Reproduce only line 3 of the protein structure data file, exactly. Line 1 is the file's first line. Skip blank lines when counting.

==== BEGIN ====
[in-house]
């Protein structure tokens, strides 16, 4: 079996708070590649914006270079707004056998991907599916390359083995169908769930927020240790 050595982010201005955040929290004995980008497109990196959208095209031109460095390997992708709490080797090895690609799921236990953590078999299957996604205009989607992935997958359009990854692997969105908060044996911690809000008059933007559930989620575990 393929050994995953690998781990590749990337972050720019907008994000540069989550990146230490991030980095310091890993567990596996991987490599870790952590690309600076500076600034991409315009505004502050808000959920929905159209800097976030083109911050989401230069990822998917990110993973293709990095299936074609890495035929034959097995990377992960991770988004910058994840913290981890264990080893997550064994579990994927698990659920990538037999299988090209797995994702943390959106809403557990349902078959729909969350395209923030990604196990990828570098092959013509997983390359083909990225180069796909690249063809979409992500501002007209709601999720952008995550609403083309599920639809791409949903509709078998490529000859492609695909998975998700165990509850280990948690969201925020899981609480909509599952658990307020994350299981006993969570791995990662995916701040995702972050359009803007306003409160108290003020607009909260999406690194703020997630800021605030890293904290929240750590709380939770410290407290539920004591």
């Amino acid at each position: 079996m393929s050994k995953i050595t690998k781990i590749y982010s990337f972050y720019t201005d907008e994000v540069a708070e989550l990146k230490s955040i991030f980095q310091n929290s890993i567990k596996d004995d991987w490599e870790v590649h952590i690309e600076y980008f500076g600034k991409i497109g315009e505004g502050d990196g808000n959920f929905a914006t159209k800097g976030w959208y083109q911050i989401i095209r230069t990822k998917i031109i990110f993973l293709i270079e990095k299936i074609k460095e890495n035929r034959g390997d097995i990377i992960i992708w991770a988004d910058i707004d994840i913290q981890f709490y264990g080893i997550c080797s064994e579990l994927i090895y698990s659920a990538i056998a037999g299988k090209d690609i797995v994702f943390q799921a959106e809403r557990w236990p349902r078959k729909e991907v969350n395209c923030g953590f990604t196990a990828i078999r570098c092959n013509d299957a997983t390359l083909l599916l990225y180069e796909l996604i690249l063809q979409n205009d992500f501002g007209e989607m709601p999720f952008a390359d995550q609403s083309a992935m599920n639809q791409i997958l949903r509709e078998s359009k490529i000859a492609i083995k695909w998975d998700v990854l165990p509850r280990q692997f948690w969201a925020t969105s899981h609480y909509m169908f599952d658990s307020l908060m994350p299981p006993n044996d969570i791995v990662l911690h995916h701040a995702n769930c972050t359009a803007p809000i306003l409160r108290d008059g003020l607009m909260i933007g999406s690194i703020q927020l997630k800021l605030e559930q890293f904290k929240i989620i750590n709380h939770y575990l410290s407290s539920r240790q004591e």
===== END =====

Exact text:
């Amino acid at each position: 079996m393929s050994k995953i050595t690998k781990i590749y982010s990337f972050y720019t201005d907008e994000v540069a708070e989550l990146k230490s955040i991030f980095q310091n929290s890993i567990k596996d004995d991987w490599e870790v590649h952590i690309e600076y980008f500076g600034k991409i497109g315009e505004g502050d990196g808000n959920f929905a914006t159209k800097g976030w959208y083109q911050i989401i095209r230069t990822k998917i031109i990110f993973l293709i270079e990095k299936i074609k460095e890495n035929r034959g390997d097995i990377i992960i992708w991770a988004d910058i707004d994840i913290q981890f709490y264990g080893i997550c080797s064994e579990l994927i090895y698990s659920a990538i056998a037999g299988k090209d690609i797995v994702f943390q799921a959106e809403r557990w236990p349902r078959k729909e991907v969350n395209c923030g953590f990604t196990a990828i078999r570098c092959n013509d299957a997983t390359l083909l599916l990225y180069e796909l996604i690249l063809q979409n205009d992500f501002g007209e989607m709601p999720f952008a390359d995550q609403s083309a992935m599920n639809q791409i997958l949903r509709e078998s359009k490529i000859a492609i083995k695909w998975d998700v990854l165990p509850r280990q692997f948690w969201a925020t969105s899981h609480y909509m169908f599952d658990s307020l908060m994350p299981p006993n044996d969570i791995v990662l911690h995916h701040a995702n769930c972050t359009a803007p809000i306003l409160r108290d008059g003020l607009m909260i933007g999406s690194i703020q927020l997630k800021l605030e559930q890293f904290k929240i989620i750590n709380h939770y575990l410290s407290s539920r240790q004591e």